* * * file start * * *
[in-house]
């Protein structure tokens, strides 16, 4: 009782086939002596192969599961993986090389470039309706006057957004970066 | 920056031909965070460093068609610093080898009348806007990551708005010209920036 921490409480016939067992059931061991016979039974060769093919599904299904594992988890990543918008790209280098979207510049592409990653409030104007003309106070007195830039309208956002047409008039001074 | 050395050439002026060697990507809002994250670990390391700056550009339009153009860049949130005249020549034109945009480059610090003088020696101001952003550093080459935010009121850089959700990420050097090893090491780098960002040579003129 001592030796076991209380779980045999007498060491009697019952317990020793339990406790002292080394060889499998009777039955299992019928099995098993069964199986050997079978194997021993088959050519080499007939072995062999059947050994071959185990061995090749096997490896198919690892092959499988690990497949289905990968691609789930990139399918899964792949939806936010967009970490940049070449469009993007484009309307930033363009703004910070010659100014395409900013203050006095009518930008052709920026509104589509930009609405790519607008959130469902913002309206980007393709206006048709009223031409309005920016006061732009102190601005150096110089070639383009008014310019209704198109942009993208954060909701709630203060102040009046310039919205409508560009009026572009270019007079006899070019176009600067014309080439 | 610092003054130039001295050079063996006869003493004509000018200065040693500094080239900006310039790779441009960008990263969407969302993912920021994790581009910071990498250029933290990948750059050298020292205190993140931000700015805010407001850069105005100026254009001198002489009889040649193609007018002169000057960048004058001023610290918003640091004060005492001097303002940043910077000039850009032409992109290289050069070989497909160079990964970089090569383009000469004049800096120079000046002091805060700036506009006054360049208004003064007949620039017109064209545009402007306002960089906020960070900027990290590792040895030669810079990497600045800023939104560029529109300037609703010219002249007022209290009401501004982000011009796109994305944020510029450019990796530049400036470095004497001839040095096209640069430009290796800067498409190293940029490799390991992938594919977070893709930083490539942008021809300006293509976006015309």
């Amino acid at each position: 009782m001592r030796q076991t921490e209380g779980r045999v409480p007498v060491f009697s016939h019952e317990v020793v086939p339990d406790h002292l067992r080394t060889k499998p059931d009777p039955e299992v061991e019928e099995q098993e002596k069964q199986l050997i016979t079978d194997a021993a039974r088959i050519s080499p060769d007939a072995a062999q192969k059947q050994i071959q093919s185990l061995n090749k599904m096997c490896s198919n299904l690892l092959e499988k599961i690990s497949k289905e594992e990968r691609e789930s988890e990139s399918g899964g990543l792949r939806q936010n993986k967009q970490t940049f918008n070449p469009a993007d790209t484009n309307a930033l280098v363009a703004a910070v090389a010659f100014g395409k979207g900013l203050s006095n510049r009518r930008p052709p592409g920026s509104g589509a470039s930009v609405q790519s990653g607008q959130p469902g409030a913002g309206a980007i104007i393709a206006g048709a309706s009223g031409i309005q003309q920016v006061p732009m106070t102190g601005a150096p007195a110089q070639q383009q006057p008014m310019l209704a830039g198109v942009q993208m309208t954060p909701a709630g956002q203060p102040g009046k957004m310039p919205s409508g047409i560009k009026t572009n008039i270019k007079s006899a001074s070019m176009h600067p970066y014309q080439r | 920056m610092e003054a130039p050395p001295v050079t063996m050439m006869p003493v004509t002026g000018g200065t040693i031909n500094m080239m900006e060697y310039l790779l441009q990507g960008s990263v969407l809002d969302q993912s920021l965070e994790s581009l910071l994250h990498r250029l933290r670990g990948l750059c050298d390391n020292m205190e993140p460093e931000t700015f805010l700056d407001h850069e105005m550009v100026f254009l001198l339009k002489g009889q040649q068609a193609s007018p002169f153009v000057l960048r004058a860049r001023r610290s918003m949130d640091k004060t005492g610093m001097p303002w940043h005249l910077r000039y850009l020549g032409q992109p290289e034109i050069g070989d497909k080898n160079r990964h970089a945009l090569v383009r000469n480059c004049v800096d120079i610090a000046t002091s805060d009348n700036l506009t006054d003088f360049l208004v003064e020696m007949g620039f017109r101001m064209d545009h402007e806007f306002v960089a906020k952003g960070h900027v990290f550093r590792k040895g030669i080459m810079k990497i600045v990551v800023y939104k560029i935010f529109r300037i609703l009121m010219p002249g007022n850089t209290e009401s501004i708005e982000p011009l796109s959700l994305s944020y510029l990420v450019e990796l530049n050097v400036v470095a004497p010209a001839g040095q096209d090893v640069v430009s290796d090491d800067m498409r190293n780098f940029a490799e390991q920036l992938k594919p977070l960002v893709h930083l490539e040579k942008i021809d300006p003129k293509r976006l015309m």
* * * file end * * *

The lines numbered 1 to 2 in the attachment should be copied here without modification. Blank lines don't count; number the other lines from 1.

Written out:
[in-house]
């Protein structure tokens, strides 16, 4: 009782086939002596192969599961993986090389470039309706006057957004970066 | 920056031909965070460093068609610093080898009348806007990551708005010209920036 921490409480016939067992059931061991016979039974060769093919599904299904594992988890990543918008790209280098979207510049592409990653409030104007003309106070007195830039309208956002047409008039001074 | 050395050439002026060697990507809002994250670990390391700056550009339009153009860049949130005249020549034109945009480059610090003088020696101001952003550093080459935010009121850089959700990420050097090893090491780098960002040579003129 001592030796076991209380779980045999007498060491009697019952317990020793339990406790002292080394060889499998009777039955299992019928099995098993069964199986050997079978194997021993088959050519080499007939072995062999059947050994071959185990061995090749096997490896198919690892092959499988690990497949289905990968691609789930990139399918899964792949939806936010967009970490940049070449469009993007484009309307930033363009703004910070010659100014395409900013203050006095009518930008052709920026509104589509930009609405790519607008959130469902913002309206980007393709206006048709009223031409309005920016006061732009102190601005150096110089070639383009008014310019209704198109942009993208954060909701709630203060102040009046310039919205409508560009009026572009270019007079006899070019176009600067014309080439 | 610092003054130039001295050079063996006869003493004509000018200065040693500094080239900006310039790779441009960008990263969407969302993912920021994790581009910071990498250029933290990948750059050298020292205190993140931000700015805010407001850069105005100026254009001198002489009889040649193609007018002169000057960048004058001023610290918003640091004060005492001097303002940043910077000039850009032409992109290289050069070989497909160079990964970089090569383009000469004049800096120079000046002091805060700036506009006054360049208004003064007949620039017109064209545009402007306002960089906020960070900027990290590792040895030669810079990497600045800023939104560029529109300037609703010219002249007022209290009401501004982000011009796109994305944020510029450019990796530049400036470095004497001839040095096209640069430009290796800067498409190293940029490799390991992938594919977070893709930083490539942008021809300006293509976006015309």